Wednesday, Jan. 20, at 7 p.m.
Callaghan’s Irish Social Club, 916 Charleston St., www.callaghansirishsocialclub.com
Tickets $25 (limited number available), at Callaghan’s
The Imaginary Man is returning to Callaghan’s for another evening of alt. country jams. As the son of seasoned pedal steel player Bucky Baxter (R.E.M., Steve Earle), singer-songwriter RayLand Baxter chose to follow his father’s career path. He compiled a dozen songs to create his 2012 debut album “feathers & fishHooks,” which quickly earned comparisons to Paul Simon. In 2015, his sophomore effort, “The Imaginary Man,” showcased Baxter going through an artistic metamorphosis. In a departure from his debut the new album is filled with instrumentation, but his trademark voice and poetic lyrics remain. Last week, Baxter took time to provide Lagniappe readers with his thoughts on the new album as well as his headlining tour.
Stephen Centanni: You recently opened several dates for Jason Isbell, and you’re about to embark on a headlining tour, your biggest yet. How does it feel to be staying so busy?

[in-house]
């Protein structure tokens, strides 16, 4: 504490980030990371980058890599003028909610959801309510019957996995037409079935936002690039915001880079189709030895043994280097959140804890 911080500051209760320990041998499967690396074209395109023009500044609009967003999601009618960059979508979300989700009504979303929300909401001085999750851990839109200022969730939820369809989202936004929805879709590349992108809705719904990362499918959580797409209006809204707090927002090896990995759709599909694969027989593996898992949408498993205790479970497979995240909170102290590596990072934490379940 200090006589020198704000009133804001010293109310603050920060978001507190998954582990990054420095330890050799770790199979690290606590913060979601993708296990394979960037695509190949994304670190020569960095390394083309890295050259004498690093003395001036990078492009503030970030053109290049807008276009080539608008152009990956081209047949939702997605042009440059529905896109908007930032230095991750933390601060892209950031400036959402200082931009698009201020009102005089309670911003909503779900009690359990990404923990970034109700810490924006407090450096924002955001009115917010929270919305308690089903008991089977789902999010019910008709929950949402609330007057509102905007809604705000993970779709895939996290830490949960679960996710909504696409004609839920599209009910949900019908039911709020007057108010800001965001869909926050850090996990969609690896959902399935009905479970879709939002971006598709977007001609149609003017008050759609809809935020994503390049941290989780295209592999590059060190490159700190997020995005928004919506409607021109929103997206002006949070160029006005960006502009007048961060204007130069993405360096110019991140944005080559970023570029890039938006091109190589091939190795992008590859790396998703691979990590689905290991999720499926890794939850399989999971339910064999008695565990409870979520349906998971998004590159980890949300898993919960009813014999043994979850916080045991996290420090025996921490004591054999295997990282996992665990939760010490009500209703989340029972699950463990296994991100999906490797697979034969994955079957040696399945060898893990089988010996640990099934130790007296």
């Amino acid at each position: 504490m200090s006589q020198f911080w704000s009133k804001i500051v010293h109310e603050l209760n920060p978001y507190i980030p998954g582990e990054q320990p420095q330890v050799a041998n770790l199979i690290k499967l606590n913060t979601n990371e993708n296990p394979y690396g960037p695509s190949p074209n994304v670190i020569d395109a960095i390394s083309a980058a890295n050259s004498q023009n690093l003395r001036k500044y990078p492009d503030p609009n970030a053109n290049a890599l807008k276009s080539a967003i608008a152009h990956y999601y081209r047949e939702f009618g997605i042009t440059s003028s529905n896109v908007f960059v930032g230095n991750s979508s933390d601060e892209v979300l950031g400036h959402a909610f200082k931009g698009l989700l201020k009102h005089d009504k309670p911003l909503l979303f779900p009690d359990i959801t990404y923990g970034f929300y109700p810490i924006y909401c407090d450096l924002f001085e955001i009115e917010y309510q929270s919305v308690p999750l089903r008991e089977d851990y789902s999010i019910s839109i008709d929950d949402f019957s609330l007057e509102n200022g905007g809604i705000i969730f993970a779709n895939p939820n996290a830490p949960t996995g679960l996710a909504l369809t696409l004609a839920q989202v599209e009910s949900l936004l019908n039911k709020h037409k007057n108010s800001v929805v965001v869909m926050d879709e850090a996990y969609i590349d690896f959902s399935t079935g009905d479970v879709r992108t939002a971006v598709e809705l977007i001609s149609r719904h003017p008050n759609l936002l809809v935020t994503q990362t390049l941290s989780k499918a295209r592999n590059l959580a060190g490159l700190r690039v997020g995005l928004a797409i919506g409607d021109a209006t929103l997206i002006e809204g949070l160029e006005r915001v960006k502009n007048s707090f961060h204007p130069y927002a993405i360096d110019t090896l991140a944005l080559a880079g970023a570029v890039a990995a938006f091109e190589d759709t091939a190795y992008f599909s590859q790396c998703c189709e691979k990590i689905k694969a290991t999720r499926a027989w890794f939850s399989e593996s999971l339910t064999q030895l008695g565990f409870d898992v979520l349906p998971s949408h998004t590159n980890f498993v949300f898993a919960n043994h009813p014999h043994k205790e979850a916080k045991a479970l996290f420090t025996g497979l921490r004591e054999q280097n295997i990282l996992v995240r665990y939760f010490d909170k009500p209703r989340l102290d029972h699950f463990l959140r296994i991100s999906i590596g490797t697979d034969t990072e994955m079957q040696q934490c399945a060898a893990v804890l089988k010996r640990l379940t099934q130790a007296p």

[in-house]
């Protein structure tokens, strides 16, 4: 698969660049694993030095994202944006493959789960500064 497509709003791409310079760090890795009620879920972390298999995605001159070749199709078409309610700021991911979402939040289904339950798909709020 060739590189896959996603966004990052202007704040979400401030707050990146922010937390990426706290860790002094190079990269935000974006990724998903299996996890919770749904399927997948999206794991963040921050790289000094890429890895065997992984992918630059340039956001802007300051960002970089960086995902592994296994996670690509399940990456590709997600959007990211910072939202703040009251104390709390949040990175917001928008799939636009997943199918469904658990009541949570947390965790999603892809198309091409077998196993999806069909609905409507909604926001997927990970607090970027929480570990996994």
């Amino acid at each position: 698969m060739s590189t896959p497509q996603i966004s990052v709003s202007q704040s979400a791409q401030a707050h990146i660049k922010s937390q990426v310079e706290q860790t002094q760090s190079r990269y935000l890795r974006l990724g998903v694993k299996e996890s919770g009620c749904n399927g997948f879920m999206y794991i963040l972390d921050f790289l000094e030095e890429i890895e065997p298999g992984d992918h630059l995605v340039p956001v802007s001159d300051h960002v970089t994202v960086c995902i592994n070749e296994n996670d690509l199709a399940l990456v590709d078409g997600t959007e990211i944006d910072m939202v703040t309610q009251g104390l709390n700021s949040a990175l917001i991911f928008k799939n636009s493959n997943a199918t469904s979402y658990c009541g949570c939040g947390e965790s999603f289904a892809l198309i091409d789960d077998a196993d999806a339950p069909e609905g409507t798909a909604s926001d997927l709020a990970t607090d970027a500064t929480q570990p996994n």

RayLand Baxter: You know, that’s the way I like it. I’m not too good with idle time. [Staying busy] means everything is going well and going as it should. This is how I function. I like staying super busy and moving onward and upward, and it’s cool to get to play our own shows now. We’ve got a whole month and a half of them. When we go out there and play, the 45-minute set is nice. We get to play to a bunch of people who don’t know who you really are, for the most part. They’re somebody else’s fans. Now, we’re playing a couple of hours every night. People who have come to our shows and seen a little bit get to see more of our color palette, you know what I mean?
C: Touring has been very inspirational to your songwriting. Have any recent experiences inspired any songs?
B: Yes. Last night I went to a strip club in Miami until 6 a.m. with some friends. We kept looking at each other and saying, “What a weird Monday!”
C: Doesn’t sound like a bad Monday, though.
B: No, it was definitely just weird. It was one of those strip clubs that’s kind of circusy.
C: A lot of people like to compare you to Paul Simon. What do you think about that comparison?
B: I’m fine with that. I came into his style in an organic way. I didn’t listen to too much Paul Simon. We have the same kind of vocal tone and lyric delivery. His phrasing and mine are similar. He’s one of the greats, and I appreciate the comparison. I think we rock out a little harder than he did. When we play with the band, maybe it’s a Paul Simon/Neil Young thing. Simon’s sensitive moments are precious. It’s a great comparison.
C: Your father has had an extensive music career. When you decided to go professional, what kind of lessons did you learn from watching him?